I used to (and sometimes still do) spend my thoughts on all kinds of distractions related to earning approval. This means I once routinely filtered everything through a subconscious prism that first asked how I might impress the people whom I believed were important to my happiness, whatever that means. I say, “whatever that means” because nowadays happiness has become a right. I don’t get that.
Anyway, for me happiness once mainly meant security: job security, financial security, fair treatment, predictability, and valid assumptions about what kind of behavior to expect from my fellow human beings given life in a civilized society. Another way of putting it is “peace of mind.” That definition is still valid, but it now sits demoted as secondary criteria. Oh yes, all facets are still important, but no longer do they occupy the driver’s seat, steering my thoughts down murky paths in the pursuit of happiness via the approval of others. However, if someone wanted to give me a compliment, I would gladly accept.
What would happen if all of the people and circumstances of your life suddenly changed and you no longer received the affirming responses that once told you that in other people’s eyes you were doing well, you were a “somebody,” and you had a bright future? What would happen if you were suddenly stripped of your “seal of approval?”
I don’t actually know the answer to that, but I have a theory. Aside from those who struggle to accept change and as a result fall into all kinds of resistive behaviors that make things worse, the rest of us might gain substantial benefit.
Here’s why. When you sit still, no longer worried and anxious about your standing with the crowd, your awareness of real life becomes acute, increasingly dense, and eventually turns inward. Then, you thirst. Wholeness becomes the new delight you crave. To get to wholeness, you must be quiet and patient, watching and waiting, and most importantly, listening. You must not speak of it. It is a secret. What you learn as you move from a state of fragmentation to wholeness cannot be spoken of because when you do, you invite worry and anxiety to enter in and the cat is out of the bag. This isn’t only because you shared something with an “other” that should have remained a private concern between you and God. It’s also because when you share, the reaction of the hearer will affect your confidence for the journey. You’re not yet whole enough to deal with it in the best way.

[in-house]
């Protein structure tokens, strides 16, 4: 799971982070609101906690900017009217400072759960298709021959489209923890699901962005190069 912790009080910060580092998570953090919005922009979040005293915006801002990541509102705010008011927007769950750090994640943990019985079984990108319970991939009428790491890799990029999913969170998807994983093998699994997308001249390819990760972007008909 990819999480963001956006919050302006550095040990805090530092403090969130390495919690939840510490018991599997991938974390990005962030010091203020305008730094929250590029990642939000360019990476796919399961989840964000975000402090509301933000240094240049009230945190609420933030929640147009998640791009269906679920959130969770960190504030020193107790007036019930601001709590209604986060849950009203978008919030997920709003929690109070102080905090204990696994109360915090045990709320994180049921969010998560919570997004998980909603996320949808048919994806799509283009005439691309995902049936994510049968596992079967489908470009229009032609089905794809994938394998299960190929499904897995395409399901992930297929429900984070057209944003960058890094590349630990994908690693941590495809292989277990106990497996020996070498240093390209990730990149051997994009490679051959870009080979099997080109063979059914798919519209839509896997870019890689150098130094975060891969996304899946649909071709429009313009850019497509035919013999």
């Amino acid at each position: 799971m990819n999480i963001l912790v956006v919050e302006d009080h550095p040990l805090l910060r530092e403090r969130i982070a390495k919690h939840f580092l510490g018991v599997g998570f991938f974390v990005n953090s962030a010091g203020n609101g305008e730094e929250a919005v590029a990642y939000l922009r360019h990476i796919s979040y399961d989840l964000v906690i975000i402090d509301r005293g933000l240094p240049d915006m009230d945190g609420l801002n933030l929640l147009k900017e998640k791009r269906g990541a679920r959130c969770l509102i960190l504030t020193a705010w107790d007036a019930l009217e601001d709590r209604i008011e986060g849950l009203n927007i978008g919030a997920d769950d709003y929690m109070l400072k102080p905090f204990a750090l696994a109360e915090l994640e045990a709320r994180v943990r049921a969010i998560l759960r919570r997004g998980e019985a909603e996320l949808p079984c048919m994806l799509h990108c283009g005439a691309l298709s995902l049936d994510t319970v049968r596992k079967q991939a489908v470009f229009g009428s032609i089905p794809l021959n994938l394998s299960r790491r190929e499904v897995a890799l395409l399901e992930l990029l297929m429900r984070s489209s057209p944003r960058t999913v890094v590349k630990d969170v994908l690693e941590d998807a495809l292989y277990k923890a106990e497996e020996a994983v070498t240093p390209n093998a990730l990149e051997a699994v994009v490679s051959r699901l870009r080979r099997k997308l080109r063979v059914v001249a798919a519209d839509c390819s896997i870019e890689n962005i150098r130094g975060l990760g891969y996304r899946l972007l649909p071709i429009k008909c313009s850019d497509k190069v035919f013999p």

So you then must begin again, repeating the practice of holding the secret until it becomes a part of your nature while, ironically, enabling you to more authentically love and connect with “the others.” Connecting with “the others” is only possible when you yourself have reached a greater state of wholeness, and are no longer investing in the approval-seeking image of the former days. The good news is that when we return to try again, He enables us to get further along than we had through the previous try. Eventually, we will find out what it means to live more of the time in His presence and less time playing to the demanding audience of “the others.” Inner wholeness satisfies the appetite for approval.
So when the children of the kingdom pray, they may even disappear from sight, for they have learned to be indifferent to whether others know of their prayer or not. They enter a private room and close the door. There they pray to their Father, who not only sees in secret, but, Jesus here says, is in secret (v. 6). This is very significant. The secret place is where God is. There we stand “under the shadow of the Almighty” (Ps. 91).
Prayer, it is rightly said, is the method of genuine theological research, the method of understanding what and who God is. God is spirit and exists at the level of reality where the human heart, or spirit, also exists, serving as the foundation and source of our visible life. It is there that the individual meets with God “in spirit and in truth.”
The effect is, once again, a remarkable difference in the life of the believer. “Your Father who sees in secret will repay you” (v. 6). The visible side of your life will involve highly significant events that cannot be explained in terms of the visible world. The “spiritual” person is understood by no one, as Paul says (1 Cor. 2:15). That is because they are operating from the reality that is “in secret.”
 Willard, Dallas (2009-02-06). The Divine Conspiracy (pp. 193-194). Harper Collins, Inc.. Kindle Edition.